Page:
THE PERFUMERS ART IN ITALY AND IN FRANCE
THE art of perfumery began to be cultivated in Italy early in the sixteenth century, when Venice became the centre for the trade in aromatic gums and sweet-smelling woods, brought to that city from Constantinople and the East by the ships of the merchants.
A demand arose from the princes and nobles, who at this time began to use perfumes largely in their palaces in the city of the Doges.
The monks, who had long cultivated flowers and plants in the monastic gardens and knew something of botany and chemistry, appear to have been the first to supply the demand.
The fashion soon spread south to Florence, for as early as 1508 a laboratory for the manufacture of perfumes was founded in the monastery of Santa Maria Novella in that city. It was established by the Dominicans, who, like most of the monastic orders, were skilled in the medicinal use of herbs.
Each director is said to have set himself out to devise some new recipe to add to the fame of the order, and so the preparations made in the monastery became celebrated, not only throughout Italy, but also in other countries.
Fra Angiolo Paladini originated sevei al applications for the skin and devised an almond paste, a lily-water, and a cosmetic vinegar which achieved renown among the ladies of the Tuscan Court. Fra Cavalieri invented a Cinchona Elixir in 1659 which was highly valued for fevers. Another director, Fra Ludivico Berlingacci, in 1707? discovered and made his famous “Life Elixir”; and Pope Innocent XI presented the Order with a wonderful recipe for burns which became known as “Balsam Innocenziano.” *)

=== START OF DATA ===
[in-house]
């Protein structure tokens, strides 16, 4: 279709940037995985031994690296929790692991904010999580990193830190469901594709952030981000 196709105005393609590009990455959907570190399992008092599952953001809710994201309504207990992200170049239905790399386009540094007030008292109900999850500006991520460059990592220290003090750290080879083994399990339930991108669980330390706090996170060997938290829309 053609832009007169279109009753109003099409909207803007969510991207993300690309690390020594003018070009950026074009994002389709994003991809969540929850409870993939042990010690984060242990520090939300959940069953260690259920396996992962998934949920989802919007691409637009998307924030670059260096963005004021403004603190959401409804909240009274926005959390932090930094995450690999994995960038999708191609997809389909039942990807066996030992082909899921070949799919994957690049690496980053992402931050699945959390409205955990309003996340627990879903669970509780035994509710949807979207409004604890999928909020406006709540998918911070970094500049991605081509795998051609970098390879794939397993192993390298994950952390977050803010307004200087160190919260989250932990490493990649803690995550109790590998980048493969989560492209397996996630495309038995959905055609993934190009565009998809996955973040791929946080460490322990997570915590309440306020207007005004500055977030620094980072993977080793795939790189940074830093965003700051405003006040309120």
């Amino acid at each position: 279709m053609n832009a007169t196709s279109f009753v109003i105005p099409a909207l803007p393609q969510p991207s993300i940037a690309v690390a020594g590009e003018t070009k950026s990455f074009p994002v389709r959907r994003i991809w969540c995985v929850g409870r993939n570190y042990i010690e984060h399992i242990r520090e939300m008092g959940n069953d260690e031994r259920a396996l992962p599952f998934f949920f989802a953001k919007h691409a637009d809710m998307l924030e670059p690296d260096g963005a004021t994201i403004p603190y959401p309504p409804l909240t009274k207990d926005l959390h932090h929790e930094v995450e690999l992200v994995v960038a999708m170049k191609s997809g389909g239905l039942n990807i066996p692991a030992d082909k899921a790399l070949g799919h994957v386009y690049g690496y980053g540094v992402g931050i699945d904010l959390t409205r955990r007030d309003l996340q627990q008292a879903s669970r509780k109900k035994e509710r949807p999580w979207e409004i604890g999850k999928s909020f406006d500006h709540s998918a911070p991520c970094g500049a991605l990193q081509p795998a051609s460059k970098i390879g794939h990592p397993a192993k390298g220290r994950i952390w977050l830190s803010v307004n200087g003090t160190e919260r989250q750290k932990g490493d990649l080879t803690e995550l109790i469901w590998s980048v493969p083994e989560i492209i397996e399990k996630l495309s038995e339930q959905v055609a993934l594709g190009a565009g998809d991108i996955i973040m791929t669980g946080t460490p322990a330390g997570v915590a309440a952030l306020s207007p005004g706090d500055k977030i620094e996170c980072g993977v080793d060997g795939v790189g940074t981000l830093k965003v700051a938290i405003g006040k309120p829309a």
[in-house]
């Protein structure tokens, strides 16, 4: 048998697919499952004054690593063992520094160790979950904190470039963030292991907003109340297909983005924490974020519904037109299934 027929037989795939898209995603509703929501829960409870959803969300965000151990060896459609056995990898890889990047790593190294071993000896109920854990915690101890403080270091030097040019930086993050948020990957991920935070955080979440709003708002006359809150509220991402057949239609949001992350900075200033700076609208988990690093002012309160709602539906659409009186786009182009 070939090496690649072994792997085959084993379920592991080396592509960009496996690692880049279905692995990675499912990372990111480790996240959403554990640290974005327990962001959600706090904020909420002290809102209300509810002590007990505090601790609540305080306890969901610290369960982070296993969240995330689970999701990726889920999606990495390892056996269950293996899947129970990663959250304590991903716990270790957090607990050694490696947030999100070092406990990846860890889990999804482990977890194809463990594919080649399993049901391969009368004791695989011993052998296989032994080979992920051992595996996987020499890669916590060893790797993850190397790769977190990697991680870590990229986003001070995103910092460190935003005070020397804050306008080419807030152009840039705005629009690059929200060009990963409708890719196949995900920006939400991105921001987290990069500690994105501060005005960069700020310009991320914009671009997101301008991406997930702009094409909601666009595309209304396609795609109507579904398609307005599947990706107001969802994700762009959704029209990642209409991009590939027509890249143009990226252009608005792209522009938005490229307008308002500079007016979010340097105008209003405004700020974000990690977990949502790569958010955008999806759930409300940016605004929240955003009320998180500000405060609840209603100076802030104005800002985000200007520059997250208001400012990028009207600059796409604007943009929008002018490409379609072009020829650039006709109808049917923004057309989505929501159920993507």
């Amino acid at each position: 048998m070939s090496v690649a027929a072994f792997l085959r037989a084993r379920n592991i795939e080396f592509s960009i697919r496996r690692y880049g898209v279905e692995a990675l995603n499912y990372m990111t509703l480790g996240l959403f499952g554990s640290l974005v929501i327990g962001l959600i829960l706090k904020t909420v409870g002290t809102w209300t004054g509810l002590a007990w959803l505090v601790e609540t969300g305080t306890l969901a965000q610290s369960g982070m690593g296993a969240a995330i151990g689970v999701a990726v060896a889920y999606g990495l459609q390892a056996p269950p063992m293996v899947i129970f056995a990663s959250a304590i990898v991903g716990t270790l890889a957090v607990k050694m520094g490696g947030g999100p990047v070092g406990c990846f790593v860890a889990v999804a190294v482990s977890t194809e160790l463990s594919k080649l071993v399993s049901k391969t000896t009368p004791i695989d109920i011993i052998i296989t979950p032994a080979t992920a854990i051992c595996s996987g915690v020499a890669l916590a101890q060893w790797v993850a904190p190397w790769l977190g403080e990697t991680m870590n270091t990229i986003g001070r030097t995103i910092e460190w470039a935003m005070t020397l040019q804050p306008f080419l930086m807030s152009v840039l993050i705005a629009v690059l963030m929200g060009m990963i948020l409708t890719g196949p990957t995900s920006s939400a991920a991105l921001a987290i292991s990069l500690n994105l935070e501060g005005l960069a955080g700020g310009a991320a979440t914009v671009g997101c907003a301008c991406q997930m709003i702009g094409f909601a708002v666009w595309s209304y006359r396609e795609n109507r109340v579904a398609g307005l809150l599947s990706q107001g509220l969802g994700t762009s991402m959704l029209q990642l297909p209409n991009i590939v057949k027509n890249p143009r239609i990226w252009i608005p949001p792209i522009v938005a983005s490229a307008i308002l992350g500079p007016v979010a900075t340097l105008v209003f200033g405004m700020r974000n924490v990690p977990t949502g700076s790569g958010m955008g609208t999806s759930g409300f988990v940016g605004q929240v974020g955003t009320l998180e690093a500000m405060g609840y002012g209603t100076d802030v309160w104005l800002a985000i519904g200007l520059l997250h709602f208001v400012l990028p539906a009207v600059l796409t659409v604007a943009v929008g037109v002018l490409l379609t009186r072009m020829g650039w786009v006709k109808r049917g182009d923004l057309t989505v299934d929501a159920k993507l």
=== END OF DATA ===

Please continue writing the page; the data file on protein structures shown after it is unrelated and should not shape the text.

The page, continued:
*) This balm was mainly used for healing wounds previously cleaned by means of cooked leaves of fig, horehound and clover as well for healing bruises and sciatica. It was also an excellent medicament for spleen and stomachache.
During the seventeenth and eighteenth centuries the laboratory became well known for its scents, which were placed in tiny bottles in small boxes or cases, often in the shape of a book, the cover being stamped with ornamental devices in gold or colour.
In one of the recently published “Pepys letters,” from his nephew John Jackson, who was making the grand tour in Italy, there is an allusion to one of these little cases in the form of a book. Among the articles he sent his uncle from Leghorn he mentions “one small book of Florence essences,” which there is little doubt was one of the products of the Santa Maria Novella laboratory. He also alludes to “a franchepan ball,” probably a preparation of the famous Frangipani perfume that was then so much used in Rome, and a “small paper of pastilles to burn for fumigation,” which were at that time evidently a curiosity.
The story of the origin of the perfume known as Frangipani is an interesting one. The formula is said to have been first devised by a Roman nobleman, a member of the Frangipani family, whose name is said to have been derived from an office performed by its members, who had the right to supply the wafer or bread to the Church for sacramental purposes.
Originally the perfume was in the form of a dry powder and was used in little bags or in a soft mass for the cassolette. The liquid scent is said to have been first made by Mercutio Frangipani, a grandson of the inventor, who found that by digesting the dry ingredients in spirit of wine he obtained a more lasting perfume. It is stated that he was a learned student of botany and accompanied Columbus on his voyage to the West Indies.